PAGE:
Everyone should know by now that we absolutely love, I mean love us some Walking Dead. Robert Kirkman's comic has transformed from niche title that few knew about to full blown pop culture phenomenon in a matter of a couple of years. It's an impressive feat to say the least, and it looks as if things can only get better from here. Kirkman might be the hardest working writer in the comic book world, and that's paid off in spades. So we have the comic, we have the show, and now it's time for the game.
Telltale Games, the unofficial godfathers of the traditional point and click adventure game, have plenty of experience dealing with some of the most beloved film and television franchises. From Law and Order to Back to The Future, Telltale is the development house that knows its way around solid story telling that remains loyal to these franchises.
Prior to releasing The Walking Dead game, TTG worked on Jurassic Park. The game had a lukewarm reception from both players and critics due to its deviation from the formula that has made TTG so successful. With The Walking Dead, they return to form and it makes for a much better experience. Much like Telltale's previous titles, The Walking Dead is episodic, which is perfect for the type of story being told.
You can purchase the episodes individually at $5.99 or get the "season pass" for all five episodes for $20. The first episode in the series is "A New Day" where we meet our protagonist, Lee Everett, who we find in the back of a police car. How he got there is for you to find out.
It's not as boring as it sounds because the game is directed and paced much the same way a show would be. Telltale creates the reason to keep going forward, no matter how mundane or menial the tasks may seem. Everything you do hinges on something bigger, and every choice has a consequence, for better or for worse.
This isn't your typical zombie game. It has more to do with story and character. This isn't Left 4 Dead or Resident Evil, this is the game Kirkman envisioned. A game that was able to capture what the comic and television show have done so well--character and plot development.
The Devil is In The Details
For those of you who are fans of The Walking Dead, you have a full understanding of how Kirkman operates. The zombies in The Walking Dead are a very small part of the equation. The comic is all about the characters, how they react to each other, to their surroundings, how they handle the pressure, and ultimately how they survive. The game captures this very well, and it's one of the reasons it will keep you engaged from start to finish.
The game is a simple point and click adventure, there isn't anything new about this, but it works well for story telling purposes. In most instances you will just go through a series of quick time events where you simply press the right button at the right time. This is how most of the combat plays out, but you'll spend the rest of your time searching rooms, finding clues, and getting the necessary items needed to survive.
It's not as boring as it sounds because the game is directed and paced much the same way a show would be. Telltale creates the reason to keep going forward, no matter how mundane or menial the tasks may seem. Everything you do hinges on something bigger, and every choice has a consequence, for better or for worse. If that doesn't smell of Kirkman, I can't tell you what does.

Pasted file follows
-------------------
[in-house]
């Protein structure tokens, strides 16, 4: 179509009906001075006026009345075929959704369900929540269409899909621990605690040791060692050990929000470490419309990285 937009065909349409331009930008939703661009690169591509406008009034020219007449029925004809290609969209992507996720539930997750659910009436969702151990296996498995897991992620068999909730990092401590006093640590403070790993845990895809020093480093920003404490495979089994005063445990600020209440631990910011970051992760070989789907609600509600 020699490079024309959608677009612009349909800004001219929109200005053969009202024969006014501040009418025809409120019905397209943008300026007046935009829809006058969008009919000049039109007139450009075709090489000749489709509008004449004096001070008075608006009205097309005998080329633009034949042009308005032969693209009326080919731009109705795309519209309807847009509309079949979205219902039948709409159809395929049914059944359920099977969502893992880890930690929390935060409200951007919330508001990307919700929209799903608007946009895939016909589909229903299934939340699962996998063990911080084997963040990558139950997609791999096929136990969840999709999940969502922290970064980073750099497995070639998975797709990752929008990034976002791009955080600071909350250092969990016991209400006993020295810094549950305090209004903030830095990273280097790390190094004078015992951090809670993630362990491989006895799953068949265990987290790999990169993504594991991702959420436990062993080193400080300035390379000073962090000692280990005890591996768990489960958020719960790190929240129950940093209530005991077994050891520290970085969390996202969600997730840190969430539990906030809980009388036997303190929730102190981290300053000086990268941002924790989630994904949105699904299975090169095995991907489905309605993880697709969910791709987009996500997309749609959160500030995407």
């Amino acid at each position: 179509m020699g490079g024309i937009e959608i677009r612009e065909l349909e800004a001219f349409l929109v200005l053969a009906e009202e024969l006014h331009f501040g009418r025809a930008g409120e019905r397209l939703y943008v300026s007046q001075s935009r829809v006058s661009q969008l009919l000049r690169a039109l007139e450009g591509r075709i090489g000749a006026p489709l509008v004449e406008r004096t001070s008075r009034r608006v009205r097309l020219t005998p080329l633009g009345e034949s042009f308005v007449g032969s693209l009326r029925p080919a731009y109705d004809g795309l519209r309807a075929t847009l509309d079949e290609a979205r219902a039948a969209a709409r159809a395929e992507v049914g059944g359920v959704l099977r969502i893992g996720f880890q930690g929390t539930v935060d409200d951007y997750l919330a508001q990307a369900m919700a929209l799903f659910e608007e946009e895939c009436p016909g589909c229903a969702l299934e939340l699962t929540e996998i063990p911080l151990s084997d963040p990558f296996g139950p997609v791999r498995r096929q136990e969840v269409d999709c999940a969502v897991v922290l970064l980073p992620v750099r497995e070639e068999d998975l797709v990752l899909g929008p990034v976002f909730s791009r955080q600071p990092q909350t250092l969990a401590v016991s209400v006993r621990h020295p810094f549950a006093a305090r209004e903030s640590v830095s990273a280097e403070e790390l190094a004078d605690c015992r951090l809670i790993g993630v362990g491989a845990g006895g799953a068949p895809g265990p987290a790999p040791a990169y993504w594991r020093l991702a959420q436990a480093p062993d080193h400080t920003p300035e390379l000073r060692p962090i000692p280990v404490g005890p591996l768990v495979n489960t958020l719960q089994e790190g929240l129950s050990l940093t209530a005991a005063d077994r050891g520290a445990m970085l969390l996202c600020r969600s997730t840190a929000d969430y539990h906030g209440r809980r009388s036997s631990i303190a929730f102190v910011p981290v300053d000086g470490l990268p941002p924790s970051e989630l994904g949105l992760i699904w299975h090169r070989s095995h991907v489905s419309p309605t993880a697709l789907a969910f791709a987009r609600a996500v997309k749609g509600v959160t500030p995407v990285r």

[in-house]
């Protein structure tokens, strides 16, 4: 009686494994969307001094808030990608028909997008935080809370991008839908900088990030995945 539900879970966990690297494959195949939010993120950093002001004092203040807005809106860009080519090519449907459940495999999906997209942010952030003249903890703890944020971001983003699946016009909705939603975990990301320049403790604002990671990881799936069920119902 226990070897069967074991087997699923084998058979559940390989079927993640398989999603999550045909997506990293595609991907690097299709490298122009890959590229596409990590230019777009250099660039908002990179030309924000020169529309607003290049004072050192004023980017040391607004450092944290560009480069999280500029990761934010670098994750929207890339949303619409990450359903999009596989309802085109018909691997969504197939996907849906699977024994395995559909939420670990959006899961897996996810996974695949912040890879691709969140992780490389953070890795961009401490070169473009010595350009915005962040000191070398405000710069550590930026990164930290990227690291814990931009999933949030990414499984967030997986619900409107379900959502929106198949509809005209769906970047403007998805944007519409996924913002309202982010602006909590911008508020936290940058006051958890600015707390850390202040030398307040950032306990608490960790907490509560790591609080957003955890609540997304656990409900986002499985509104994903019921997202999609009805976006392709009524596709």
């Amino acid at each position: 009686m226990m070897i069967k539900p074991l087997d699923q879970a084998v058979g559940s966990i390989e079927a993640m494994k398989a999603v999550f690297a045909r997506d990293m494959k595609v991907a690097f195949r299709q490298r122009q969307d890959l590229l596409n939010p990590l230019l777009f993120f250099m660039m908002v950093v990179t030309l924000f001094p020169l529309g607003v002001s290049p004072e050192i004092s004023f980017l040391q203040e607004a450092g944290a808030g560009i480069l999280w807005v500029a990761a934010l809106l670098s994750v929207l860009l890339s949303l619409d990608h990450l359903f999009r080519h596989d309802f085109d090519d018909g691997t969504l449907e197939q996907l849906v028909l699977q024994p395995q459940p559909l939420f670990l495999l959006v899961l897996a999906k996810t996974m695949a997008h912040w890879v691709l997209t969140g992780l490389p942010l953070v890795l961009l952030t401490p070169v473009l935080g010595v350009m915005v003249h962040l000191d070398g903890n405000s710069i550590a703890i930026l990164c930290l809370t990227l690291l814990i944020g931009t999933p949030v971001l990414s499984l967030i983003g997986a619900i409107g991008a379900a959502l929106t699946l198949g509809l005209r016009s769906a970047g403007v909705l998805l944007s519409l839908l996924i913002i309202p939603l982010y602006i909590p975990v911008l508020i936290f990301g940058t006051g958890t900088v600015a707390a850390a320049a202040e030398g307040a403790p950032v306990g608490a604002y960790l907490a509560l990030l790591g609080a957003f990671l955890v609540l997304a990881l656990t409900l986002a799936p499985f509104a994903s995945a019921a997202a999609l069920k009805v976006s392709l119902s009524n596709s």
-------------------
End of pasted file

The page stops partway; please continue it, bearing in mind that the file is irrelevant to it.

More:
For instance, the game puts you in very uncomfortable situations where you will have to be very conscious of the decisions you make and the things you say. There was one situation where two characters lives were at stake, but I could only save one of them. I had to really put some thought into this. Who would be the more beneficial one to save? If I save the child, I gain the trust of his father, who is good mechanically and has a vehicle. However, if I save the farm owners son, we have shelter and food.
When the game put me in a position of choosing to save a child's life or letting him/her die, it was very unsettling. The game doesn't hold any punches, which is a good thing. All of these moral grey areas present themselves. You'll wonder if you did the right thing or made the right decision. Each choice sticks with you throughout the game.
It's all about the "one bad for the greater good" approach. This is where the game really shines, by putting you in situations where your decisions truly effect people's lives. It's the same thing we see in Kirkman's work, and the way Telltale was able to capture that is something they should be proud of. It's also the same reason you'll keep going and you won't stop until the episode is over. The saddest part of the game is when the words "To be continued" pop up on the screen.
It's good to see a zombie game that isn't a zombie game. Yes, games like Left 4 Dead and Resident Evil are good in their own way, but we've seen it all before. With The Walking Dead game, the zombies aren't the focal point, they're the backdrop. The game isn't perfect mind you, and while the game mechanics can be a bit sluggish at times, it's easy to overlook things like that when the game is as enjoyable as it is. The Walking Dead game is an intelligent title that will appeal to fans and newcomers alike. It's every bit as compelling as the comic and show, and it will leave you begging for more.